“New Zealanders want to know that Kiwis, when they’re placed in danger, have the right equipment to come home safely. That’s what NZers focus on, and I’m proud of them. I’m proud of this government for being bold enough”.

“When you have timidity in the ranks of cabinet, such as we’ve seen in the last nine years, you end up kicking a can down the road, and then aircraft are either grounded or, at worse, they fall out of the sky”.

Fortunately for Mark there are no Green MPs in Cabinet.



  1. Corky

     /  8th July 2018

    Ten years too late. But at least they are looking at these issues. After Marks has droned on, I seriously suggest he buy some like the Aussies. A more cost effective surveillance model would be hard to find.

  2. Blazer

     /  8th July 2018

    9 years of National doing nothing…AGAIN.

    • Corky

       /  8th July 2018

      Let’s be fair here, Blazer..both National and Labour are at fault. Both had little time for defence issues believing we are safe from imminent threat. Hell, our SAS only recently received an upgraded ”killing house.” A killing house is to the SAS as a hammer is for a builder.

      • Blazer

         /  8th July 2018

        your words..’Ten years too late.’.

        • Corky

           /  8th July 2018

          Let’s use a little imagination…shall we. I will try to be more literal in future. Lord knows, I should have had enough practice with Kitty.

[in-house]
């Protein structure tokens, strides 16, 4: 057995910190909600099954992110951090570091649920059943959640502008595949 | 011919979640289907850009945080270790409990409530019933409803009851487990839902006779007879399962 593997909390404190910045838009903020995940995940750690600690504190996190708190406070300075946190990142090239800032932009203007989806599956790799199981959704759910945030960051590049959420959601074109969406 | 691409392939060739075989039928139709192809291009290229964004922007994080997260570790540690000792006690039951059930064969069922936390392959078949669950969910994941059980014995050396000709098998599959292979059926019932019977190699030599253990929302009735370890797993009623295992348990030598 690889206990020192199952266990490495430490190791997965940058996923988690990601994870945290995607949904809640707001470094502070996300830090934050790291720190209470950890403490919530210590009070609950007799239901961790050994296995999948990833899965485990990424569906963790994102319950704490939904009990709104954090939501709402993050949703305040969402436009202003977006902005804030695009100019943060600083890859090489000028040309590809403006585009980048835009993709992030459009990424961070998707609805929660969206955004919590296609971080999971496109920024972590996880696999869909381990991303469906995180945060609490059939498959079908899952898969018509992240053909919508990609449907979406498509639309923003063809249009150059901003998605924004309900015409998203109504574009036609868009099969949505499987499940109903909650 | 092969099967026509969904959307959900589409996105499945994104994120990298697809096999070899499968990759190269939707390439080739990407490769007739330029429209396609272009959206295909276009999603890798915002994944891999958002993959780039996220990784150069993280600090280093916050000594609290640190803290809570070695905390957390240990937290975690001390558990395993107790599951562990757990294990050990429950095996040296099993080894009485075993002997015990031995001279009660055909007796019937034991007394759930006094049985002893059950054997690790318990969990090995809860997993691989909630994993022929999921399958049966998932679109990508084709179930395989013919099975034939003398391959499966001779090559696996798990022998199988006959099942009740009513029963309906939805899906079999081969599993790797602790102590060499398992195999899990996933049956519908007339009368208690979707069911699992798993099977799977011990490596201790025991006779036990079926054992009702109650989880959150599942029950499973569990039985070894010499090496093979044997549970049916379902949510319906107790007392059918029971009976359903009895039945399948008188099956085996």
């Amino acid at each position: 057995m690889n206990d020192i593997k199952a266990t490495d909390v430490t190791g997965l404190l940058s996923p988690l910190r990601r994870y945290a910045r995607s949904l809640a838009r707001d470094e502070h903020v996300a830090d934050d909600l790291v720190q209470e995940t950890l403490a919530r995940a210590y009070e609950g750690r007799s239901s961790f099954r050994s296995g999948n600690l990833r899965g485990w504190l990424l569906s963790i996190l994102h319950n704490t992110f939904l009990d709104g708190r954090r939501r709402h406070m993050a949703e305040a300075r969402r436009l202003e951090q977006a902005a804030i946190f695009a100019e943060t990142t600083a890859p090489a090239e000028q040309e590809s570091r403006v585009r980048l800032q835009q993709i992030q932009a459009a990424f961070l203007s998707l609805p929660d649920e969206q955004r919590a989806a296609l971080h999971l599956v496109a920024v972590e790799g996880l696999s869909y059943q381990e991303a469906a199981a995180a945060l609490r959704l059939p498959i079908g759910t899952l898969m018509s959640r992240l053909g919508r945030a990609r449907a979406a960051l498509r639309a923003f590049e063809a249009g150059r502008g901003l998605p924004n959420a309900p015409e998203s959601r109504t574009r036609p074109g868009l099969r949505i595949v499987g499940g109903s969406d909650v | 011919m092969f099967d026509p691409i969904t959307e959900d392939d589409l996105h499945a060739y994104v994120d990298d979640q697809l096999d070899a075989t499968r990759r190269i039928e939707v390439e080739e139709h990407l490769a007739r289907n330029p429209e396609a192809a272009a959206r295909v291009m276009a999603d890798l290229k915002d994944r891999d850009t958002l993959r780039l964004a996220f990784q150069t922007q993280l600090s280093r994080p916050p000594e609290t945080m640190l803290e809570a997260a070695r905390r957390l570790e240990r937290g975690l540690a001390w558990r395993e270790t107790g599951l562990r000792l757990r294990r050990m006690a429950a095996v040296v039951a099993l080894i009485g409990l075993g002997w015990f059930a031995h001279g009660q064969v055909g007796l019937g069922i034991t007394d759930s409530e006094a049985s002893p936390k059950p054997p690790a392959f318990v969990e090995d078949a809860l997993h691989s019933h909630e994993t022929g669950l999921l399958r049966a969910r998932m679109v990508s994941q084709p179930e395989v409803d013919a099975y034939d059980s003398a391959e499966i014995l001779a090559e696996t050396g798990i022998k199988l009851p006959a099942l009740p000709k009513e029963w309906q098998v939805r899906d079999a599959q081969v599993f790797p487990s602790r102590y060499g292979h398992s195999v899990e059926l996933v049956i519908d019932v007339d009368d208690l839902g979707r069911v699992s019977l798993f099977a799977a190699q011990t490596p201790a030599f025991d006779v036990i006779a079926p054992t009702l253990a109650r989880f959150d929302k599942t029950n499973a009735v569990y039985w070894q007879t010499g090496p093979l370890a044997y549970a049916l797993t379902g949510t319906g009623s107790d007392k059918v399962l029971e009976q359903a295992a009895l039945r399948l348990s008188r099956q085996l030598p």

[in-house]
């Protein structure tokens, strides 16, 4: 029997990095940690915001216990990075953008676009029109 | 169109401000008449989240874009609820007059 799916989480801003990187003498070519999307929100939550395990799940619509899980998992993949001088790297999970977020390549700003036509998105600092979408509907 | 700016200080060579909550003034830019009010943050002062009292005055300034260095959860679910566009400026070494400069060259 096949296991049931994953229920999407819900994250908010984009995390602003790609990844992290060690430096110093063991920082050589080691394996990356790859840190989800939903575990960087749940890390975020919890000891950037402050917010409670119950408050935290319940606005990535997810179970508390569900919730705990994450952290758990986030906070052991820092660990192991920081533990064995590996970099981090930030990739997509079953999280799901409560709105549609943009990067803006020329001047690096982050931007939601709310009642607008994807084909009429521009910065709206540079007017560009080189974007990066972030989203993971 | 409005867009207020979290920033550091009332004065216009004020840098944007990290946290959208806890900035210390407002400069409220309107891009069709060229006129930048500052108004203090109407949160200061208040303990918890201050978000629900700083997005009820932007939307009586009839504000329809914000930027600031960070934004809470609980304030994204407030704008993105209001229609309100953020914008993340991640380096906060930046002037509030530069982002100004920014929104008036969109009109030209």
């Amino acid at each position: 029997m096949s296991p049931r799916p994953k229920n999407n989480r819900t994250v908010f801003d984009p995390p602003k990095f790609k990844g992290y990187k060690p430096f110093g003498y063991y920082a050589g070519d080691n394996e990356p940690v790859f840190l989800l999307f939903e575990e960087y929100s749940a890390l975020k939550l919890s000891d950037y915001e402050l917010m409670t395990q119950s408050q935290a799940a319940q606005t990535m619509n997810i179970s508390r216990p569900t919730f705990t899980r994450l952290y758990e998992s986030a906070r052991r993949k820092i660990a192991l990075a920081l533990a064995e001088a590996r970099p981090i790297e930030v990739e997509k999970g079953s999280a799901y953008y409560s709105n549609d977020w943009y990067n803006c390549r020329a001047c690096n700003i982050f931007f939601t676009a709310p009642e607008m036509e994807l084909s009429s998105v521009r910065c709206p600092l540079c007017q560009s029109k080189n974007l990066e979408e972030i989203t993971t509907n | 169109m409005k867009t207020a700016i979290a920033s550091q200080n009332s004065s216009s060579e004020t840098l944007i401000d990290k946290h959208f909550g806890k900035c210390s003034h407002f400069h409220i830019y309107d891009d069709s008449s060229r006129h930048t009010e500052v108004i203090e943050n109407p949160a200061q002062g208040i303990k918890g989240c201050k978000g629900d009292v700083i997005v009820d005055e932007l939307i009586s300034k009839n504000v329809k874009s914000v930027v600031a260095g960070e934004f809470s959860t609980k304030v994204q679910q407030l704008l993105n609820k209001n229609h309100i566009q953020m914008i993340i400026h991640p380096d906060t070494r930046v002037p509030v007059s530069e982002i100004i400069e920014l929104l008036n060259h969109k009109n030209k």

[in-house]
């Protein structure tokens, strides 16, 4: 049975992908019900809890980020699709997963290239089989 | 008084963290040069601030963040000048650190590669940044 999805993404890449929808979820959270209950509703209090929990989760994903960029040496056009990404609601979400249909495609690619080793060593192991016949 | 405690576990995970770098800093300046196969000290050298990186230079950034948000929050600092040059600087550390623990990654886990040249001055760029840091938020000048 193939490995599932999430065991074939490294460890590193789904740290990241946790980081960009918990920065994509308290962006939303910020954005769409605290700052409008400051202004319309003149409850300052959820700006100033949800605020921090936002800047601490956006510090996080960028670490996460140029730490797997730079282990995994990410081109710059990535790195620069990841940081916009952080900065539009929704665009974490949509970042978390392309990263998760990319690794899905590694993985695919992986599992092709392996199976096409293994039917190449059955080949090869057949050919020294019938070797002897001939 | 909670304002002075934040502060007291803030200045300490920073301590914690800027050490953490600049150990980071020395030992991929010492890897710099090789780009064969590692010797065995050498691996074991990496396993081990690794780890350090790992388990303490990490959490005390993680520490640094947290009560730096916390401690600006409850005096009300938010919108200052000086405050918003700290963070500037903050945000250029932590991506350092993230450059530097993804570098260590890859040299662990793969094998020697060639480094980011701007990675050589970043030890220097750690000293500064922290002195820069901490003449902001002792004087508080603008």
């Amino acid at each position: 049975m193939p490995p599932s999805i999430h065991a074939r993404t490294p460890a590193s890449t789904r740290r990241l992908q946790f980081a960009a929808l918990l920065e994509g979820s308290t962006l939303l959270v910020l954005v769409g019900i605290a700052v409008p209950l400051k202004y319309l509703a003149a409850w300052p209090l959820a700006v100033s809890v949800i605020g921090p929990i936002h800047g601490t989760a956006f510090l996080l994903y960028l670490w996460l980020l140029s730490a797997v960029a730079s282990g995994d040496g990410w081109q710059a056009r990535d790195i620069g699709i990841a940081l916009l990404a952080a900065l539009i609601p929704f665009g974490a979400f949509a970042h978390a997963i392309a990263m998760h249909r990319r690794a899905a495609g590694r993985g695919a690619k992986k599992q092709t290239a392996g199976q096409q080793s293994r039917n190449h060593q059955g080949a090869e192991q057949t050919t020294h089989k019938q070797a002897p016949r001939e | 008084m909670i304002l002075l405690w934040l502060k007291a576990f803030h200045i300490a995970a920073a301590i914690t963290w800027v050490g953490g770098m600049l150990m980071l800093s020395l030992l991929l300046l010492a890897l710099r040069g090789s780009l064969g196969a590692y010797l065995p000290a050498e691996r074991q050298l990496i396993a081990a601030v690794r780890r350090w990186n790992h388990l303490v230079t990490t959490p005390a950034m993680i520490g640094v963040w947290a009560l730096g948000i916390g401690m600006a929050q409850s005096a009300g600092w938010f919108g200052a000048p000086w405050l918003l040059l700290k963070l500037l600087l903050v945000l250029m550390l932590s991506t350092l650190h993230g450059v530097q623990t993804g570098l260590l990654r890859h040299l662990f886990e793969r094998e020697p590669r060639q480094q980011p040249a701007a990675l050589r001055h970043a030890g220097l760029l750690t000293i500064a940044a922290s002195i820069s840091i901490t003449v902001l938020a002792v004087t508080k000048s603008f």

3. NOEL

     /  8th July 2018

    As long as he cans the Boeing P-8A Poseidon and seriously investigates the SAAB or other alternatives I would accept it.

    • David

       /  8th July 2018

      Can I ask why you have rejected the P-8?

      • NOEL

         /  8th July 2018

        Both the SAAB and P1 are lower cost ,provide what is needed to replace the Orion.
        More importantly, especially for the SAAB the operating costs over the life expectancy are half.

        • David

           /  8th July 2018

          The SAAB doesn’t actually exist, so we don’t know what the true cost will be. That is a very significant risk.

          The P1 is a nice system, but again, it has some significant downsides and the costs are not clearly cheaper.

          The P8 will be by far the favorite to be selected. The advantages it has are very significant.

  4. NOEL

     /  8th July 2018

    Costs not clearly cheaper?
    “Indeed, cost is the biggest obstacle to Boeing’s ambition with a unit cost two-thirds higher than with the Kawasaki P-1 “

    • David

       /  8th July 2018

      Random quotes of unit cost in newspapers is not in anyway useful. It is the total cost of operational ownership. Quoting unit costs on major systems like this is utterly meaningless.

      The two aircraft are comparable in size, specification, capacity and systems. The idea that one is majorly cheaper than the other is something you should be highly skeptical of.

      Just at the simple level, 4 engines are always more expensive to own and maintain than 2. Ask how that ends up cheaper?

  5. sorethumb

     /  8th July 2018

    How does defence work in a multicultural country where people have diverse allegiances?
    Helen Clark needs to explain that? US is multicultural/China is an ethnic state.